Assessments can be a big determining factor for people looking at buying a property in an Association. The amount charged can vary drastically from one HOA to another, and because people often look at the dollar amount and not the whole picture, you might fear shooting yourself in the foot with assessments that are too high. But what does a lower fee really mean for your community and anyone who lives there now and in the future?

Anatomy of HOA Assessments

To know how lower fees might affect your community, you must understand what makes up the assessment. Normally a budget is done annually, predicting what the HOA will be paying for different expenses. You can then decide how much each owner will need to pay based on what those costs are predicted to be. Then you look at the cost of future repairs / replacement of common elements (typically found in a reserve study), and how much must be set aside annually to prepare for those costs. Many would argue — and wisely so — that you should also build in a cushion for unforeseen expenses, such as an extra heavy snow season, extra dry summer, unexpected sprinkler issues, or anything else requiring abnormal costs to be incurred.

There are two other methods I have found for coming up with the assessment fee to be charged. I call them either the “what sells” or “what can we afford” methods. Both methods involve coming up with a dollar amount to charge first, and then figuring out what the HOA can afford to fix, repair, or replace based on that revenue.

What Sells

The “what sells” method is done by builders or developers — or at least is pushed on the management company by the party trying to sell the units. The salespeople look at what they are wanting to sell units for and what the target market can handle. Higher assessments can mean lower sales prices, and lower assessments can allow potential buyers to be able to afford a higher purchase price. They can get away with this due to the potential revenue from fees such as reinvestment or transfer fees, depending on what they are called in your state. As an example, a fairly typical reinvestment fee is around .5% of the sales price. Normally, this goes straight into reserves. If you charge this up front on the sale of all units, then the HOA can quickly get ahead of schedule on funding reserves, and look very healthy even when their budget does not include funding reserves from assessment revenue.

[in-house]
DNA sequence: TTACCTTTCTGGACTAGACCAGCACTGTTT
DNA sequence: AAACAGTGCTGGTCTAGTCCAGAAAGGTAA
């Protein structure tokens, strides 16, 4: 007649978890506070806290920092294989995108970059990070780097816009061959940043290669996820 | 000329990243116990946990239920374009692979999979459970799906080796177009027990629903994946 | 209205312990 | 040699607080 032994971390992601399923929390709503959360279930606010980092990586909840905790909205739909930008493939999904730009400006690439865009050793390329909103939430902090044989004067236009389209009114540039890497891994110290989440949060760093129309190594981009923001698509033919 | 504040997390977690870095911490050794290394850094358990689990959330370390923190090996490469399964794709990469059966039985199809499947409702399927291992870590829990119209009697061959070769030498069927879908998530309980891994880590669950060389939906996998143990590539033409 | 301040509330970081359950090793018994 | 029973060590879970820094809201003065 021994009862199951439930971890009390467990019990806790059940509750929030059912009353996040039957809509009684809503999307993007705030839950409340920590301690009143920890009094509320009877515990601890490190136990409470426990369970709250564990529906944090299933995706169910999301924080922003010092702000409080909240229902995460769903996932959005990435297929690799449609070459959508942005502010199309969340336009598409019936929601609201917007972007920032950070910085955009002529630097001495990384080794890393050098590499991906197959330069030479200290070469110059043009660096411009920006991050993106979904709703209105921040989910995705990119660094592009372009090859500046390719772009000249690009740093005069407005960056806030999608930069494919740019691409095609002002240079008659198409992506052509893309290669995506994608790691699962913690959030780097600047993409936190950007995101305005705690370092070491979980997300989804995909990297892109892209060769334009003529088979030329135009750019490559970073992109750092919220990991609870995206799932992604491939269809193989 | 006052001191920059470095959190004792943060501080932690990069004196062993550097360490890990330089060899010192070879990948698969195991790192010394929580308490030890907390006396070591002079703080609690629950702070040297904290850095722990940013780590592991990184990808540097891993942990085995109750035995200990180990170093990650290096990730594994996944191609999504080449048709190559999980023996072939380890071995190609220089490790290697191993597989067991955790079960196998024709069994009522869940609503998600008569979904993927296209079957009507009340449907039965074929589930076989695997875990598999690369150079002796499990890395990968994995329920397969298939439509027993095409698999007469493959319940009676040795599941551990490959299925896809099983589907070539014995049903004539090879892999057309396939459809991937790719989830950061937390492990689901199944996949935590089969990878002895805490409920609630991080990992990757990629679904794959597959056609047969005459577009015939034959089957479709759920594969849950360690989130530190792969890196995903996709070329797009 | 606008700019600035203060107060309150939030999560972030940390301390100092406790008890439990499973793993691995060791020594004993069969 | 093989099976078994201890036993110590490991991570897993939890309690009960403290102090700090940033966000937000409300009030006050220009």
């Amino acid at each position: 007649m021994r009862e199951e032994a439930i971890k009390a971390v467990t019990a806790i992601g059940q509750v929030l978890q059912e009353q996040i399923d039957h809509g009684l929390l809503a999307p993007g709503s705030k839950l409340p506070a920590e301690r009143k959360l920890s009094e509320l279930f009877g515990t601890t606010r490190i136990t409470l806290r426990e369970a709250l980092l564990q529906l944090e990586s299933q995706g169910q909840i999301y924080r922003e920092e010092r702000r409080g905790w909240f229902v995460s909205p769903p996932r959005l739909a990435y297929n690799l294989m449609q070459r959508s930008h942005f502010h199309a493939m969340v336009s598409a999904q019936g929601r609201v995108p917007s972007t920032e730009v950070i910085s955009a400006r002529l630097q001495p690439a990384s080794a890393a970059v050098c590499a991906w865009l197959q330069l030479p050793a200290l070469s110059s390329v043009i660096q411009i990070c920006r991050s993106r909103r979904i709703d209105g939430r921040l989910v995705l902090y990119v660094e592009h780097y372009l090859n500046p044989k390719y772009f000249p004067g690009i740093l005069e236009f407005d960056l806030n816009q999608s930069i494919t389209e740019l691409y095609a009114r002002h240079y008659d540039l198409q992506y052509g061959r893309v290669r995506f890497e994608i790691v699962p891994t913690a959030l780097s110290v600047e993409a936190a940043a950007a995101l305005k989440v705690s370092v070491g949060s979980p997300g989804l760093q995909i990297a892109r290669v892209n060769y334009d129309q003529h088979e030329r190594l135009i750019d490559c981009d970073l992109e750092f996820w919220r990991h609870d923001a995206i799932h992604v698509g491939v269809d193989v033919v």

What We Can Afford

The “what can we afford” scenario is done by boards trying to appease the masses. They avoid setting assessments higher than what they believe the owners can fit into their individual budgets — or what they believe they want to pay. Often this happens when there is a high level of ownership living on a fixed income. This is typically where we see HOAs with no budgetary cushion and little to no reserve funding.

So, buyers looking at a new or existing property that has these “bargain assessments” might fairly ask themselves how are they able to charge what they are? What could this mean for the future? Keeping assessments artificially low over time can result in deferred maintenance, the need for big special assessments, and loss of value and curb appeal, and therefore lower marketability of the units. Is it better to pay a little more monthly, or pay much more in a few years? Your answer may depend on which you’d prefer: increasing assessments annually to cover the increasing costs of operating the association, or having large increases in 5, 10, or more years down the road?

Keep in mind that if reserves are not properly funded, then at some point either assessments will be increased, or special assessments will be charged. If “bargain assessments” based on “what we can afford” result in having little or no budgetary cushion, be aware that when unexpected expenses occur, the HOA is likely to need additional funds. Sure, people may complain about the higher costs, but how much will they complain when the community falls into disrepair and they can’t sell their homes, or be proud of where they call home?


An HOA budget is much like your own – either you prepare for the future and have an emergency savings, or you will come to a point when you must pay for things you cannot afford. Reasonable and proper assessment levels allow for predictable expenses for owners, and help eliminate unpleasant surprises. They allow the association to fulfill their primary role of preserving, protecting and enhancing the community.

David McConkie

David McConkie

Vice President at
David McConkie attained B.A. and Master’s degrees and then worked 16 years in the financial industry.He served as an HOA President in Puyallup, WA many years ago when his wife, Sara, started working in Association Management.Sara had worked for three different management companies in WA and UT, including running one of the largest in Utah for several years.She started her company,, and within a few months she asked David to leave his career to join her.David handles much of the financial and maintenance side of the business, as well as sales and marketing.
David McConkie

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